CFP: Postcolonialism and South Asian Diasporas (6/1/06; SALA, 12/26/06-12/27/06)
Call for Papers for SALA's (South Asian Literary Association) 7th Annual
Conference (December 26 and 27, 2006; to be held in conjunction with the
For its 6th annual conference, the South Asian Literature Association
invites proposals (of no more than 200-300 words) on the subject:
"Postcolonialism and South Asian Diasporas"
As Arjun Appadurai observes, diasporic communities such as the ones
formed in the West Indies, Malaya, Fiji, Mauritius, Eastern and Western
Africa, the U. K., and the U. S. by the phenomenon of transnationalism,
"safe from the depredations of their home states... become doubly loyal
to their nations of origin" (49). It implies a process in which
formations that have traditionally been perceived as restricted to
well-defined political and geographical boundaries have transgressed
national borders, producing new social formations. Do diasporic politics
then lead to cultural and religious fanaticism by emphasizing a
conception of identity polarized between the "authentic" and the
"demonic"? For instance, how is South Asian identity negotiated in
Western spaces and vice versa? How is identity read by privileging
history? How do diasporic practices affect canonical understandings of
Though diasporic cultural, political, social, and economic practices are
subjects addressed most frequently in the social sciences-especially
sociology and political science-they are of great importance to literary
and cultural studies as well. The 7th annual SALA conference, therefore,
will address diasporic practices in South Asian culture and the
arts-literature, cinema, and other audiovisual and textual media.
Some suggested themes and questions are:
* Examination of textual and contextual accounts, leading theoretical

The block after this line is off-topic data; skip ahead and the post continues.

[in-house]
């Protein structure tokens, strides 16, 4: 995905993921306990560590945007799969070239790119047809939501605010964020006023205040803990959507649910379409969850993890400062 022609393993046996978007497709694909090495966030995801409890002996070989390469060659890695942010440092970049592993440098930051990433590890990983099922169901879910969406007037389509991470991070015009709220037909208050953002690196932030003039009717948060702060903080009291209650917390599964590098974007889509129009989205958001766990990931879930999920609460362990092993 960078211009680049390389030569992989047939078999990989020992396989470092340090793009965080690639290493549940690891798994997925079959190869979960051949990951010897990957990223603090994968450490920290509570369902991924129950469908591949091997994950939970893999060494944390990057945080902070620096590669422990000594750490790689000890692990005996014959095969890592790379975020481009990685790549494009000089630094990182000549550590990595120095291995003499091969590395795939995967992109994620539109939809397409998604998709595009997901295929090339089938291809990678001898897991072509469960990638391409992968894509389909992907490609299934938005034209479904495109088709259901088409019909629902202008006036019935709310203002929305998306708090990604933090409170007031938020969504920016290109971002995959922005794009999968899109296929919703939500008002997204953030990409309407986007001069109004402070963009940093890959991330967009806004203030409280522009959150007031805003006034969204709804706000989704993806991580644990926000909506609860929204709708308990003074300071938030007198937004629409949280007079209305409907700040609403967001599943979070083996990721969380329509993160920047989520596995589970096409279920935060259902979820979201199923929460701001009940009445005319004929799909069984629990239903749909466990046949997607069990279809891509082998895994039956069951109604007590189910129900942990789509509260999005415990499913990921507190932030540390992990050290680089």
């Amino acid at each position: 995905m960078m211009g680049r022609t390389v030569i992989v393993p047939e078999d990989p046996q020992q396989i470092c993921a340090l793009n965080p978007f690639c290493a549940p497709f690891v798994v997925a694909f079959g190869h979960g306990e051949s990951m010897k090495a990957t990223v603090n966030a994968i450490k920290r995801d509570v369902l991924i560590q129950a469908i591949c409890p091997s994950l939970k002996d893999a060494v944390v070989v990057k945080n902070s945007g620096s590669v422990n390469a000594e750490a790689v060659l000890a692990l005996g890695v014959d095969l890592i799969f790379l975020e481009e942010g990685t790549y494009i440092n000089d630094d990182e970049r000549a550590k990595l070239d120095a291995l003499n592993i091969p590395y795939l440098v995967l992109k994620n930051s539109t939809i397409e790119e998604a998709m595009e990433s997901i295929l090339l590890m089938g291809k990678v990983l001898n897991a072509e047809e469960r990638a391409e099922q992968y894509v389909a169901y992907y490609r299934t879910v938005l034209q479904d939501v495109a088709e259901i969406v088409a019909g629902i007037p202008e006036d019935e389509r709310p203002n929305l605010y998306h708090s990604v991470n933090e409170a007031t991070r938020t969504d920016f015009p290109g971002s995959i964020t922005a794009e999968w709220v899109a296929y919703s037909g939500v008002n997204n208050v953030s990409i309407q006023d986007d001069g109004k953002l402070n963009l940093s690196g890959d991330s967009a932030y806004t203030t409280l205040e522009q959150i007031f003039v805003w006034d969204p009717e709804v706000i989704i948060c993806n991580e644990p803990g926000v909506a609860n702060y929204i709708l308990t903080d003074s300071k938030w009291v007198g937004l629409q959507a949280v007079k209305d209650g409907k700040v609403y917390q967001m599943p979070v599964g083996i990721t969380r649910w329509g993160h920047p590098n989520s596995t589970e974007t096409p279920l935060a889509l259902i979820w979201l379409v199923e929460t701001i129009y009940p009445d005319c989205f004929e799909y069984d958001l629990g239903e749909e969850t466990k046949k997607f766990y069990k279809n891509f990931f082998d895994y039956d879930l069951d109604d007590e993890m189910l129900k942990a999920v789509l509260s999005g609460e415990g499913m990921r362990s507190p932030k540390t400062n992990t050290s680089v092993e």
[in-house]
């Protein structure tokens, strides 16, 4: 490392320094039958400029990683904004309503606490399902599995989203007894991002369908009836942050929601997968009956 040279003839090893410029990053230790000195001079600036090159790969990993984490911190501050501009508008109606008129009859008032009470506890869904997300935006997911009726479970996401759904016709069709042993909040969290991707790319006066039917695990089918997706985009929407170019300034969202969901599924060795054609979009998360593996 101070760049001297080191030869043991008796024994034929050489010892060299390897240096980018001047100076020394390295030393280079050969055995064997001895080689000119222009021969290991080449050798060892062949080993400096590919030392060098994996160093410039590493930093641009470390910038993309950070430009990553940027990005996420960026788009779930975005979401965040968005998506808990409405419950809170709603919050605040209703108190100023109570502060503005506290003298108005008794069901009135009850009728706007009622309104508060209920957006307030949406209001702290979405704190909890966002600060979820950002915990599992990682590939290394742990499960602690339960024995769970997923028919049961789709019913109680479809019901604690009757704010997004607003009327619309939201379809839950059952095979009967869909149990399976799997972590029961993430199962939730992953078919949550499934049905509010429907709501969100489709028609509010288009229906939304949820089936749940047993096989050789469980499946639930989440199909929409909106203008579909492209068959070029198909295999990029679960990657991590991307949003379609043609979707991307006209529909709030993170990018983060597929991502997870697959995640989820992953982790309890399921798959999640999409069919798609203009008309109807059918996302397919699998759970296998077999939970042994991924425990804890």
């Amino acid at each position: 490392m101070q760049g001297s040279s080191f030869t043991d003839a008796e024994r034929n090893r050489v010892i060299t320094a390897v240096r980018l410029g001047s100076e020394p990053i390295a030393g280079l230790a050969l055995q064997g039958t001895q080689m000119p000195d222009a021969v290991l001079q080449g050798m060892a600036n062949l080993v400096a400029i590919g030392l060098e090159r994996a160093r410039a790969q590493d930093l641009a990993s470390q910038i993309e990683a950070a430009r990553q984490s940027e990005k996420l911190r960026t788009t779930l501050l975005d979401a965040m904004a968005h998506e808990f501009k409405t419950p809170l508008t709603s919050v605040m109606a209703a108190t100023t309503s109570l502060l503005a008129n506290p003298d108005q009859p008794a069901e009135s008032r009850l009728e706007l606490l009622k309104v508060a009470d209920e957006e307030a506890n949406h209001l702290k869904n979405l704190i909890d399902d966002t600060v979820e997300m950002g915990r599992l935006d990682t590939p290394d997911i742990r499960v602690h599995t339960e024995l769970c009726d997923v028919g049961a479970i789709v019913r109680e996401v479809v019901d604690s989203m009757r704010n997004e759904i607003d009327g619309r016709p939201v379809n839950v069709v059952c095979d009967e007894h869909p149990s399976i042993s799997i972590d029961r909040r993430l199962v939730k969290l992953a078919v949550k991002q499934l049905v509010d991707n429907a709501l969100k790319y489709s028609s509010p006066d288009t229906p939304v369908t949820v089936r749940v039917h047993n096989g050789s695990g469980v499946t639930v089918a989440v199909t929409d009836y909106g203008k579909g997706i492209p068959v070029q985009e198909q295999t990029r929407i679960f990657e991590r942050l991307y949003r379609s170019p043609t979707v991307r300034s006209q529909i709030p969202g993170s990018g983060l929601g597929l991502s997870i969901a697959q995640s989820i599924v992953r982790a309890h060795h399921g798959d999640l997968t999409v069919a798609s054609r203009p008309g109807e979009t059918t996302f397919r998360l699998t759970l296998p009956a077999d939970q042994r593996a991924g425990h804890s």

and historical accounts, programs, and critiques of postcolonial culture
and the South Asian Diaspora. This may include recent South Asian cinema
in and about the diaspora as well as essays and pamphlets on diasporic
practices and sensibilities by literary writers.
* The authors of these works of fiction and theory can include new
immigrants and descendants of old immigrants who live and work in
Canada, Australia and New Zealand, Saharan and Sub-Saharan Africa, the
Caribbean, Southeast Asia, etc., as well as itinerant writers who live
and work elsewhere, but all of whom have had a significant impact on the
literary world in the past fifteen years.
* Among the key topics explored can be the status in postcolonial
studies of linguistic representation and subjectivity; knowledge,
interest, and power; history and intertextuality; nationalism,
fundamentalism, and transnationalism; authors and critics; and the
forging of cross-cultural, interdiscursive, and diasporic practices that
are staked out across geopolitical boundaries.
* Are diasporic identities exclusively a first-generation practice?
* Do the transnational concerns between the politics of Islamic
fundamentalism and the culture of Islamic diasporas endure?
* Do the transnational concerns between the emergence of the Hindu
right in India and the culture of Hindu diasporas endure?
* Do diasporic writers reinforce or dismantle monolithic codes?
* Does the celebration of hybridity or multiculturalism in
postcolonial texts lack affiliation with the indigenous politics in the
* Does the global grammar of postmodernist and postcolonial
mainstream dehistoricize the specific historical and religious
affiliations of diasporic groups?
Please email abstracts of 200-300 words electronically, by fax
(613-592-5990), or by regular mail to both conference co-chairs by June
Nyla Ali Khan, Conference Co-Chair, SALA 2006
Department of English
Thomas Hall 202
University of Nebraska-Kearney
Kearney, Nebraska 68849
nylakhan_at_aol.com or khanna_at_unk.edu
Summer Pervez, Conference Co-Chair, SLA 2006
Dept. of English, University of Ottawa
70 Laurier Ave E
Ottawa, Ontario K1N 6N5
sperv073_at_uottawa.ca or summer_at_junooni.ca
Please include your full name, institutional affiliation, title, phone
number and email address with your proposal. A panel proposal will be
considered ONLY IF it includes a detailed abstract for each paper, a
designated chair, and a short statement as to why the submissions should
be considered as a panel rather than as individual presentations.
The SALA conference will be held on December 26 and 27 in Philadelphia,
in conjunction with the MLA convention.
SALA also publishes the refereed journal, South Asian Review (SAR). All
abstracts accepted for the conference will be published in the special
conference number of the SAR. Inquiries about SAR should be directed to
Kamal Verma at firstname.lastname@example.org.
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or write Jennifer Higginbotham: higginbj_at_english.upenn.edu
Received on Sat Jan 07 2006 - 11:14:53 EST